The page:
LatinaLista — One of the strongest arguments that comprehensive immigration reform needs to be addressed by Congress as quickly as possible has to do with the nation’s food supply.
Right now, farmers are allowed to employ foreign guest workers on temporary work visas to fill seasonal jobs, as long as they can prove they have a shortage of U.S. workers willing to do the work and that they will provide a wage and working conditions that meet certain requirements.
Unfortunately, some farmers have abused the system.
In the report “No Way to Treat a Guest: Why the H-2A Agricultural Visa Program Fails U.S. and Foreign Workers,” researchers from Farmworker Justice point out that: “Guest workers make up roughly 10 percent of the agricultural labor force in the United States, between 50 – 70 percent of which is composed of undocumented workers.”
Despite the downturn in the economy and the 9.1 unemployment rate, the U.S. Dept. of Labor expanded approval of H-2A visas for entering farmworkers by 80 percent from 2005 to 2009.
While the farm work provides much needed employment to these workers, it also enables unscrupulous farmers to take advantage of them and at the same time deny work to US citizens.
According to the report:
Once an employer decides to enter the H-2A program, the law creates incentives to prefer guest workers over U.S. workers. For example, the employer must pay Social Security and unemployment taxes on U.S. workers’ wages but is exempt from paying these taxes on guest workers’ wages.
Violations of the rights of U.S. workers and guest workers by H-2A program employers are rampant and systemic. The U.S. Department of Labor (DOL), which has primary responsibility for administering the H-2A program, frequently approves illegal job terms in the H-2A workers’ contracts. U.S. workers who apply for H-2A jobs are rejected or forced to quit. Employees at H-2A employers routinely experience wage theft and other unlawful practices.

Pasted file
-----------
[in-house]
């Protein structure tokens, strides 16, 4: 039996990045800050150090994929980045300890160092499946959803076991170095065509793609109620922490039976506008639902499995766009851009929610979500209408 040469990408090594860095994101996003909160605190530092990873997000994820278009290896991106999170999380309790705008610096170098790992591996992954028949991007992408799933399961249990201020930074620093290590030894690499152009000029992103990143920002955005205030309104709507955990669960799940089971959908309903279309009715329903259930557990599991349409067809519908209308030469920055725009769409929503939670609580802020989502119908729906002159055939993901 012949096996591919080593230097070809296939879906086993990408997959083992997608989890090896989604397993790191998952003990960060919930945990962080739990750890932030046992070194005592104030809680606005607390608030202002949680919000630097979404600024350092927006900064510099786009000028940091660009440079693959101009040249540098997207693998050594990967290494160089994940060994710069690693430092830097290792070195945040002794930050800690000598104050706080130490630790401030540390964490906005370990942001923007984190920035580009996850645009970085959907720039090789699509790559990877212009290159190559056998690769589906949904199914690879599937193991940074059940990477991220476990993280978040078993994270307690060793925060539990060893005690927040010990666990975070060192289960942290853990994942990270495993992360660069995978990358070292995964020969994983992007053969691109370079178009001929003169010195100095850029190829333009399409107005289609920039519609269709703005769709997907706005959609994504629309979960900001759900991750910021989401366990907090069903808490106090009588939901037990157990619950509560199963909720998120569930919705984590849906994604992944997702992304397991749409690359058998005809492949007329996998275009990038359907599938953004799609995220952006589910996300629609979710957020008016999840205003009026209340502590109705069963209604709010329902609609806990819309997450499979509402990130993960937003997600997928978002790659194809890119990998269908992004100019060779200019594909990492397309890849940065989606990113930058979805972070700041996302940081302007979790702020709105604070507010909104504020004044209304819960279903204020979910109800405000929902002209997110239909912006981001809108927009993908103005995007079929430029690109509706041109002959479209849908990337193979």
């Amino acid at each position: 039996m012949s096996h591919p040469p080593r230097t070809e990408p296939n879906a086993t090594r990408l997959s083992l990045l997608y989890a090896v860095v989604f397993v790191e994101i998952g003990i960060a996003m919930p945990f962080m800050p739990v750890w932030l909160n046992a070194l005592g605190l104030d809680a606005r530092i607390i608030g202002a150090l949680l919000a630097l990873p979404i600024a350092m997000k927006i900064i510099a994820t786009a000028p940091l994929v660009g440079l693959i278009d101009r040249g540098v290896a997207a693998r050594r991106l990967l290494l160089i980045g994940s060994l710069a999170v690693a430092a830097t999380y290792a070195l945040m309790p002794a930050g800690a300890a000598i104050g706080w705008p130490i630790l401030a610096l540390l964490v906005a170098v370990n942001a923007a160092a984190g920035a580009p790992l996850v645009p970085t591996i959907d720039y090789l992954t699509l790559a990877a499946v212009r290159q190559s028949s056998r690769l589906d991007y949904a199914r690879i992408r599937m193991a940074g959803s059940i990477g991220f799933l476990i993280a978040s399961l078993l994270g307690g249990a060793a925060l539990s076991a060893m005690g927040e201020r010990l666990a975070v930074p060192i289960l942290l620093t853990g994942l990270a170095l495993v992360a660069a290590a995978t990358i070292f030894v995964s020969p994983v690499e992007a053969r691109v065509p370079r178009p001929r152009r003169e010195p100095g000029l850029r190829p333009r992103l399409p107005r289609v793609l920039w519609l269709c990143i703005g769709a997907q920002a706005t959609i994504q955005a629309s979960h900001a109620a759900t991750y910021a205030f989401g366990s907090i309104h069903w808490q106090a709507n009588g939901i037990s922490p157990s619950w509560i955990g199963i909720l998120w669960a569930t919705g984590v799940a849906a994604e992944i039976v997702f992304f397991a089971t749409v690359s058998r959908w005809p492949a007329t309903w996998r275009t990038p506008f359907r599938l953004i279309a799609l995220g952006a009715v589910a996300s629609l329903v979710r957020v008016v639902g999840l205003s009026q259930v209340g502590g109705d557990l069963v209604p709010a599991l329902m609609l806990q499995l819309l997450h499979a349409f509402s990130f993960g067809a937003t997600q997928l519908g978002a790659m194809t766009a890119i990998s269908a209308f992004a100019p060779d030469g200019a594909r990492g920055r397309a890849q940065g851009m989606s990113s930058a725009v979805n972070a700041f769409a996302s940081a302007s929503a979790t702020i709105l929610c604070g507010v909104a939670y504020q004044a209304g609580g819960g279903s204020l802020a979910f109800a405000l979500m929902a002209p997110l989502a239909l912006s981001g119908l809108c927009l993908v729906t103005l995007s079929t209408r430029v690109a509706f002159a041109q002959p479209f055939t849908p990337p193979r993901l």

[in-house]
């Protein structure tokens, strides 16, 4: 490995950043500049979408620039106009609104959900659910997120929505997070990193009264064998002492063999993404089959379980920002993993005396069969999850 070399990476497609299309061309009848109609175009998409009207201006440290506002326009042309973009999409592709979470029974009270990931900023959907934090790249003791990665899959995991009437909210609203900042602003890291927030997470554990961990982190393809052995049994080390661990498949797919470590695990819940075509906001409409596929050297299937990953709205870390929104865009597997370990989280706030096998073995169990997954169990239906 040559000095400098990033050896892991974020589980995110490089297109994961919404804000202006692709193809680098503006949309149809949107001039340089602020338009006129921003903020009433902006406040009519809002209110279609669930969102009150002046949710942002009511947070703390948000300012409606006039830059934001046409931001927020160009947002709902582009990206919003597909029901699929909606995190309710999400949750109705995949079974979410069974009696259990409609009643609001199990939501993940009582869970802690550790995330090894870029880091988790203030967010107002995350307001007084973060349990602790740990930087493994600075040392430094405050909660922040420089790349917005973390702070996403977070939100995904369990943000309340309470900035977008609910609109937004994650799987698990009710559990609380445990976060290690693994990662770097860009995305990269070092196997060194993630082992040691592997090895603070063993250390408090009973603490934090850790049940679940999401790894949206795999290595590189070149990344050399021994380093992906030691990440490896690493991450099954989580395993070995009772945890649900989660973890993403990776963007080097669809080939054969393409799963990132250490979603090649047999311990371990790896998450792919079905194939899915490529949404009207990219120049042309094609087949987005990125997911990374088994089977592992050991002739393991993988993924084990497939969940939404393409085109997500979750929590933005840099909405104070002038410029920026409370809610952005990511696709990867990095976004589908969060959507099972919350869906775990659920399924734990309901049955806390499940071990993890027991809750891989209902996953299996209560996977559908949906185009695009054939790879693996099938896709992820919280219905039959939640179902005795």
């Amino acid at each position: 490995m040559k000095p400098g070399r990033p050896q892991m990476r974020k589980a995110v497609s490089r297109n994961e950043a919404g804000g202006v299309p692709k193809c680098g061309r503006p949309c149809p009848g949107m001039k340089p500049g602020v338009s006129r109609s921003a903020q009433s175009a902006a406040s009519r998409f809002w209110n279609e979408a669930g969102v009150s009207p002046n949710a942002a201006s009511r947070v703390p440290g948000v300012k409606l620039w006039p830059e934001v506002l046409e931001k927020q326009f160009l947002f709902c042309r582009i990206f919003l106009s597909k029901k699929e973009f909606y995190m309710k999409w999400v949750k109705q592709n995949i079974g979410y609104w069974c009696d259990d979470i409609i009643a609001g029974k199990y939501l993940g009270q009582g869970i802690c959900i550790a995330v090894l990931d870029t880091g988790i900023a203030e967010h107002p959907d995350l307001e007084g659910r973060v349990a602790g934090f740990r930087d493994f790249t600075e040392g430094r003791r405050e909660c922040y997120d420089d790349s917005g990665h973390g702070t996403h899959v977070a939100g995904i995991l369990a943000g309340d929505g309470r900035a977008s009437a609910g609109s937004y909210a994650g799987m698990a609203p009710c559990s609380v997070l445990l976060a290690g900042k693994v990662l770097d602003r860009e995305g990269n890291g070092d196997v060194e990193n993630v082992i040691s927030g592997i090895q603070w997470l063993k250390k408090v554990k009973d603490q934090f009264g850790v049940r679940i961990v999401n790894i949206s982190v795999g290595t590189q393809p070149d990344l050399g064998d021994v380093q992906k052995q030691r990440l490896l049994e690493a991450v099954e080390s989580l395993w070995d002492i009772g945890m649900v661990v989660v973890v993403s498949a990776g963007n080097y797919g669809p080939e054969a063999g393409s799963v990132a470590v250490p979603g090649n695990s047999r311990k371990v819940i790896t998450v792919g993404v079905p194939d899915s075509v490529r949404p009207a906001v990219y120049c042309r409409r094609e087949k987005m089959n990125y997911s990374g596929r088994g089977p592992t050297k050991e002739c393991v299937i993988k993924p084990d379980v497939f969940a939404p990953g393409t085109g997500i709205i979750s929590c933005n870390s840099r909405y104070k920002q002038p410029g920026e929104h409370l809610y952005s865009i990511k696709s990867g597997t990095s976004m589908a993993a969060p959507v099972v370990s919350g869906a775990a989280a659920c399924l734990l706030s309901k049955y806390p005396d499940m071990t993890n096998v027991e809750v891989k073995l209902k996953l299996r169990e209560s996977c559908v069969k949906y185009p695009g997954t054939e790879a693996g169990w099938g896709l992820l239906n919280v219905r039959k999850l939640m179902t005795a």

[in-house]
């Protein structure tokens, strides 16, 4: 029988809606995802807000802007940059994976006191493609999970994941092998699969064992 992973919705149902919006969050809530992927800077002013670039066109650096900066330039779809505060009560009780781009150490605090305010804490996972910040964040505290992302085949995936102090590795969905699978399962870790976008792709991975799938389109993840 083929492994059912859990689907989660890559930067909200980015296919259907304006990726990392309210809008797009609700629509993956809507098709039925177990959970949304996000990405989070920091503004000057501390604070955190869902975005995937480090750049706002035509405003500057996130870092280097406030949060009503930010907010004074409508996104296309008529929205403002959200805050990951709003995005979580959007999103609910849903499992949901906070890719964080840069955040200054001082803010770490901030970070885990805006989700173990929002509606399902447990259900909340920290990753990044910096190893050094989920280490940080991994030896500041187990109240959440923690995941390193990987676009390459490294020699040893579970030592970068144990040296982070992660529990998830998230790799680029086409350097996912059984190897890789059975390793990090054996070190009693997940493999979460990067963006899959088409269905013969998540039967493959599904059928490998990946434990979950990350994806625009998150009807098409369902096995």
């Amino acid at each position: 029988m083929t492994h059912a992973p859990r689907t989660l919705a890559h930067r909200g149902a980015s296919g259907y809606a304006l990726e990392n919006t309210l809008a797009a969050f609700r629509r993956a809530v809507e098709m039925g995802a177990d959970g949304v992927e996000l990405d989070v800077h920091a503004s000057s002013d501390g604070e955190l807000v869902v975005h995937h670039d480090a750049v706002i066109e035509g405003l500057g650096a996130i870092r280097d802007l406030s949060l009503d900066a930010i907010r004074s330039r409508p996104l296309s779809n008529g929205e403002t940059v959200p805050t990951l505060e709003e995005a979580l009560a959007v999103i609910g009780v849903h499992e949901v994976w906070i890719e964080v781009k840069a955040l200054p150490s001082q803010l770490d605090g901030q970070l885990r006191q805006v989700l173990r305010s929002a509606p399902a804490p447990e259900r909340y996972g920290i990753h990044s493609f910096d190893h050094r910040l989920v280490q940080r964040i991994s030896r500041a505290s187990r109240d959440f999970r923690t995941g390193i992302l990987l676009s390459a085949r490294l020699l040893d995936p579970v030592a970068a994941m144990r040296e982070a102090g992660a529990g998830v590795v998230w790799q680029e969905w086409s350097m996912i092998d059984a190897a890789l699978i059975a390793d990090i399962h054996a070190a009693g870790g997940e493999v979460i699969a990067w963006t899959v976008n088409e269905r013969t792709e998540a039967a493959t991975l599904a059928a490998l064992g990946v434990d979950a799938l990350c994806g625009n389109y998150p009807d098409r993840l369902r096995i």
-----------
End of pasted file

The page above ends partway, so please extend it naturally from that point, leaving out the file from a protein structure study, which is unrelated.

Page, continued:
Abuses in the recruitment of foreign workers are endemic. H-2A employers and their recruiting agents in Mexico and other poor countries exploit the vulnerability of foreign citizens. Many guest workers must pay recruiters for H-2A jobs and enter the U.S. indebted, desperate to work, and fearful that the loss of their job will lead to financial ruin. The H-2A recruitment system has led to numerous documented cases of debt-peonage, human trafficking, and forced labor.
More than one-half of the farmworkers on U.S. farms and ranches lack authorized immigration status. The presence of so many undocumented workers deprives all farmworkers of bargaining power and political influence. Deporting all or most undocumented farmworkers would be costly and impractical, inflict harm on hundreds
of thousands of hard-working farmworkers and their families, many of whom are United States citizens, and deprive agriculture of the workforce it needs to produce our fruits, vegetables and livestock.
While there are simple and immediate solutions to the problems that exist with the H-2A visa program — better monitoring and penalizing of abusive employers, ensuring fair wages for foreign workers and a safe employment environment without threat of intimidation or fear of financial ruin — the best overall solution remains passing comprehensive immigration reform where foreign workers can be empowered to use their voices to speak out against abuse on all levels.